One of the best parts about the tech industry is the competition among companies who make very similar products. Nowhere is the fun more prevalent than in the cellphone industry, be it with carriers (like how the former "Can you hear me now?" guy is now hawking Sprint phones) or the manufacturers themselves.
The newest salvo comes courtesy of Samsung, who is taking a shot at Apple for the trouble they got in for throttling phones. Remember that story? It came out last fall, and it was not a fun time for the folks in Cupertino.
Essentially, it was discovered that Apple was intentionally slowing older phones down. They said it was designed to help phones with dying batteries still perform, while others believed it was a ploy to get people to buy new phones.
Whatever the reason, Apple has paid for it ever since
Shockingly, there wasn't a long line of people looking to thank Apple for throttling phones. So, in a way to try and get back in everyone's good graces, the tech giant decided to discount its battery replacement program.
For anyone with an iPhone 6 or newer, what would normally be a $79 charge for a battery replacement was dropped to $29. The promotion is good through the end of 2018, and it's one anyone with a dying iPhone should absolutely look into.
But while that is all well and good, don't think for a second that Apple's rivals are not going to use the mess to their advantage. Trying to tout the virtues of the Galaxy line of phones, Samsung's new commercial takes a direct shot at Apple's issue.
It features a woman whose iPhone 6 is too slow to load a boarding pass for a plane, lags while she's trying to use it on the flight, struggles to get her a ride upon landing -- while it's raining -- and, when she finally gets in a car, can't load directions to her destination.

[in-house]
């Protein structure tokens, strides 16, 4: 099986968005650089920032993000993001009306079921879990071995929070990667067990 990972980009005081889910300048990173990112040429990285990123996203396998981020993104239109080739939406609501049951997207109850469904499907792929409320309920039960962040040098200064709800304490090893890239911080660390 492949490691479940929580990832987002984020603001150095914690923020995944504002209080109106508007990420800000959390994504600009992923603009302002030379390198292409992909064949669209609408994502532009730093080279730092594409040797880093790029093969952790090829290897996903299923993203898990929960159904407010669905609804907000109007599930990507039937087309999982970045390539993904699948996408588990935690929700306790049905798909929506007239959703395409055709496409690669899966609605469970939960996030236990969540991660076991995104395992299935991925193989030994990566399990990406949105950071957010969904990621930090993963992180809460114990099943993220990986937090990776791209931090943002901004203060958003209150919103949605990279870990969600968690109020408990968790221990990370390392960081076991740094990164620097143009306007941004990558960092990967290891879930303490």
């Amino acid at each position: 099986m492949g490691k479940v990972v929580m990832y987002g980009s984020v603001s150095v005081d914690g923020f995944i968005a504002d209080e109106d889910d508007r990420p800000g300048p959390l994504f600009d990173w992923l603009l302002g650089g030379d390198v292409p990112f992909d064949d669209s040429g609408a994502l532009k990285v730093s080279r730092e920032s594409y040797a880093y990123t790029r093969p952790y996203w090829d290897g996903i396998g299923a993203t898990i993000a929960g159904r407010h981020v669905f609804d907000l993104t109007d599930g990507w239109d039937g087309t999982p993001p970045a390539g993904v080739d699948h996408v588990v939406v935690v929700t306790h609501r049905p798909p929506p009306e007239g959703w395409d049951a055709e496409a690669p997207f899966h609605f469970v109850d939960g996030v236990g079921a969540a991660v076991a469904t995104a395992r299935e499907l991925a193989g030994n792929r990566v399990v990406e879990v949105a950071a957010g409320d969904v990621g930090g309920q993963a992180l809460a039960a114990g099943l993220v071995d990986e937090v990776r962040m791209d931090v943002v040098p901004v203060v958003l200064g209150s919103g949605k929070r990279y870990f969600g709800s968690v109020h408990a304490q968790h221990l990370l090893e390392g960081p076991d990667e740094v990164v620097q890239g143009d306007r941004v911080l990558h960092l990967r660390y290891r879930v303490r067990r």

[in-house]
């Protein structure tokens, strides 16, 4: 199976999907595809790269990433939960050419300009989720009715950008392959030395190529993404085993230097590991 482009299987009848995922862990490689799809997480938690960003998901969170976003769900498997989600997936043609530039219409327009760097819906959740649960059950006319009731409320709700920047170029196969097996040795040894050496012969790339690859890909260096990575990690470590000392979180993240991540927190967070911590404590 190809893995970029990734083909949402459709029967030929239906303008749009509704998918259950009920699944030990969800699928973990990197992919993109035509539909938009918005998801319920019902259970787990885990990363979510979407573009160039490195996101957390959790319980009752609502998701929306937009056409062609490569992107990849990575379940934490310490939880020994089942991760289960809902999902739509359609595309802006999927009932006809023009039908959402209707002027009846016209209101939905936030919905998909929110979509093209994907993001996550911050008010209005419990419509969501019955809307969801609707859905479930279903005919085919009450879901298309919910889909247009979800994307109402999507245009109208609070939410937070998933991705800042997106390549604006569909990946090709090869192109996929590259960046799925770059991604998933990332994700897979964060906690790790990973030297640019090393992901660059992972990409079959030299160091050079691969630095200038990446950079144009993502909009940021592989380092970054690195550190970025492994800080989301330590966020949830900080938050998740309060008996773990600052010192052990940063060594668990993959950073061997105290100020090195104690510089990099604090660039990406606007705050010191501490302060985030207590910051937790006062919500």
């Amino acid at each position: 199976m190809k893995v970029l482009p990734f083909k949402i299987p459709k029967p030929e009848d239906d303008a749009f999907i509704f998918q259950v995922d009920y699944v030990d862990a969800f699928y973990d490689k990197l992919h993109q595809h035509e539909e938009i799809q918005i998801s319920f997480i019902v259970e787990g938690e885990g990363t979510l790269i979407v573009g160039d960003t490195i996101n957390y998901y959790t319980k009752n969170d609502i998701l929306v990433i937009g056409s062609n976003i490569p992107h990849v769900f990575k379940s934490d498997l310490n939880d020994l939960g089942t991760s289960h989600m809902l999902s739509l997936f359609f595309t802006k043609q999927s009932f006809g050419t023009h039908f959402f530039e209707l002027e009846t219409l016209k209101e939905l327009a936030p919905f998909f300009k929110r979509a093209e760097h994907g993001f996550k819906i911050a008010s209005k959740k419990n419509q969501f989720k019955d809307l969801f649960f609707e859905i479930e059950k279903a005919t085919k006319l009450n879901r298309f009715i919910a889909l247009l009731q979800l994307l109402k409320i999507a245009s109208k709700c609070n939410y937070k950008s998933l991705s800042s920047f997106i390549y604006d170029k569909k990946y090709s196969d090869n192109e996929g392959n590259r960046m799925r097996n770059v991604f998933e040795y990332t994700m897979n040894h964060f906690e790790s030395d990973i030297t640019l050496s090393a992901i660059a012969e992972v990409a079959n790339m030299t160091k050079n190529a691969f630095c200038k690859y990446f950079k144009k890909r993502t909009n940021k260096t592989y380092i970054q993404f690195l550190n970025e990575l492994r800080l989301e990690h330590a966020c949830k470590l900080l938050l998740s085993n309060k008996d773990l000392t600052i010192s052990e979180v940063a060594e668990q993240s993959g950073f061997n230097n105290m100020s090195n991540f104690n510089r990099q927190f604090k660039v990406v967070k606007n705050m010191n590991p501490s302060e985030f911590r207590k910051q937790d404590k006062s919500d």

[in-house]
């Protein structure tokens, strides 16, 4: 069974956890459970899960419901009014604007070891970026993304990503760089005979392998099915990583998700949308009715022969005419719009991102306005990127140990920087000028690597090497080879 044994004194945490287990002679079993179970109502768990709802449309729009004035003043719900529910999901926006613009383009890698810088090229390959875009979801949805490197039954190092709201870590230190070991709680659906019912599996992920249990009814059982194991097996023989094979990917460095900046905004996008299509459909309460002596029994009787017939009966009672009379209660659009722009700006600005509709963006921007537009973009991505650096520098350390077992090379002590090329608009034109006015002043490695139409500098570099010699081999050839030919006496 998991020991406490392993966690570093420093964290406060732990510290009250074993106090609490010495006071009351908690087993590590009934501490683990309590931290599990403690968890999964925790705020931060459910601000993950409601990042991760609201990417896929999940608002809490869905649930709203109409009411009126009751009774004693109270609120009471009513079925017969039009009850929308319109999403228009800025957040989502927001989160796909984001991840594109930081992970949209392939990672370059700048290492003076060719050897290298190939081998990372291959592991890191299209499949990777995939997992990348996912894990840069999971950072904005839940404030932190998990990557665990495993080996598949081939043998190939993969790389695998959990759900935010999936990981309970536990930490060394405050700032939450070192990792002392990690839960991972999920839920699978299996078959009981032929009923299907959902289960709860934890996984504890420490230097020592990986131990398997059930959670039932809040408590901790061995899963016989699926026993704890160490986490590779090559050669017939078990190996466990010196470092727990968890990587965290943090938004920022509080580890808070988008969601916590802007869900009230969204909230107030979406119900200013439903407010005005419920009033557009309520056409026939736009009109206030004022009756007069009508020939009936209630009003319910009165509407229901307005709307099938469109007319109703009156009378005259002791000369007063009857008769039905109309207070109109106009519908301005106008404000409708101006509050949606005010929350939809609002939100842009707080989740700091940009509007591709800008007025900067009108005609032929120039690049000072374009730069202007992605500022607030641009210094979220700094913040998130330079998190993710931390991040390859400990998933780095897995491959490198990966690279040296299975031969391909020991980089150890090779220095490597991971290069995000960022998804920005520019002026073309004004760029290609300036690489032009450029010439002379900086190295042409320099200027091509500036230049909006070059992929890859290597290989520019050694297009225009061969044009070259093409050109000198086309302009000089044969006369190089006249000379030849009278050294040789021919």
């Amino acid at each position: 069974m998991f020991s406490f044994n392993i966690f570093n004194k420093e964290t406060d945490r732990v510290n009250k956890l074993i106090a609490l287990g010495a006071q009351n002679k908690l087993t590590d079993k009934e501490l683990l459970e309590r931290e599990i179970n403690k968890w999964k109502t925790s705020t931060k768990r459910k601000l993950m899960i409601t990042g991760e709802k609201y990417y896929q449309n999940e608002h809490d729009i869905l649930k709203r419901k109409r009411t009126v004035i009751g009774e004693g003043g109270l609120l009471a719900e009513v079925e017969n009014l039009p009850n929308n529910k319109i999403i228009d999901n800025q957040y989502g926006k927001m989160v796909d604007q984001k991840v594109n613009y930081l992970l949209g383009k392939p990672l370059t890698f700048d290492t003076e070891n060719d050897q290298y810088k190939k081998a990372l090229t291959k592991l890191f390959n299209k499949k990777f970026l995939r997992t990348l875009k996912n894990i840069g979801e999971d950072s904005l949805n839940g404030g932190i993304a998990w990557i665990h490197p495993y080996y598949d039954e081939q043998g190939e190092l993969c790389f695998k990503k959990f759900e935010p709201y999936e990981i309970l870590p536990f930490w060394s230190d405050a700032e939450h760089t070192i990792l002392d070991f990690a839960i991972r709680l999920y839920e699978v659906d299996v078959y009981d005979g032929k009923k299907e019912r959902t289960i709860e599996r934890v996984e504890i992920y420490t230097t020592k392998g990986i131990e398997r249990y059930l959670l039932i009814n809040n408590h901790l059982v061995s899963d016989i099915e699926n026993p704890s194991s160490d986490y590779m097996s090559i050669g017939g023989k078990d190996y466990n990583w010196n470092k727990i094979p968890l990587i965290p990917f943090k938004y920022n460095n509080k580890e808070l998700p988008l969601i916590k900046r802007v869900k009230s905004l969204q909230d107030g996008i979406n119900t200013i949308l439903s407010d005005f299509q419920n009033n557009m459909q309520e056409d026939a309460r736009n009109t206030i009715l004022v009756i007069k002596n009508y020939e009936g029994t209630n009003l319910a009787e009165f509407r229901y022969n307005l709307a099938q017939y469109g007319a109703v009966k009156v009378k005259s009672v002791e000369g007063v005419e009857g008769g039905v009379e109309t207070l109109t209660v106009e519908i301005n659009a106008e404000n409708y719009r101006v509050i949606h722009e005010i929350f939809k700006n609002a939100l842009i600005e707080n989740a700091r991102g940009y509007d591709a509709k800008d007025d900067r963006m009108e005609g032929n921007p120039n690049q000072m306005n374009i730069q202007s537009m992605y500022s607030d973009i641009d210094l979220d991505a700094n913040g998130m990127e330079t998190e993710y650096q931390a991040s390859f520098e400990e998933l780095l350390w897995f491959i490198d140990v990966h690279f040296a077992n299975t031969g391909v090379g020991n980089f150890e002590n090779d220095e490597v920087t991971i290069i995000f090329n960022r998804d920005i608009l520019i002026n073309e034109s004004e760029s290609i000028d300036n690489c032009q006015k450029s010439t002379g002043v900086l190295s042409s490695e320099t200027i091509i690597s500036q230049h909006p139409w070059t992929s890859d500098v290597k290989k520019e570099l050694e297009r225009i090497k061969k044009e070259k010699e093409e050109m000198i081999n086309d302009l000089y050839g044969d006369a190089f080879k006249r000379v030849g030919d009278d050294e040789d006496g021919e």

Finally, she just tells the driver to take her to an Apple store, which is where the commercial really hits Apple hard.
After asking the employee if the phone could be fixed that night because "it's really slow," the woman is told she can turn off the performance management feature "but it may lead to unexpected shutdowns."
The woman's response?
The employee then suggests she can just upgrade the phone, at which point we realize Samsung was not holding back with this ad. The commercial ends with the woman leaving the Apple Store en route to purchasing a Galaxy, during which we get a look at another very subtle troll job on Samsung's part.
Did you catch it? At about the :49 mark she sees a father and son whose haircuts look a lot like that notch people don't like on the iPhone X.
Ultimately she gets her Galaxy, at which point the commercial reaches its happy ending.
But really, which is better: iPhone 10 or Galaxy s9?
For that, we'll look at the specs. Although, a bigger question will be whether diehard Apple users will switch to Samsung's Android smartphone or vice versa. Time will tell, but for now read this.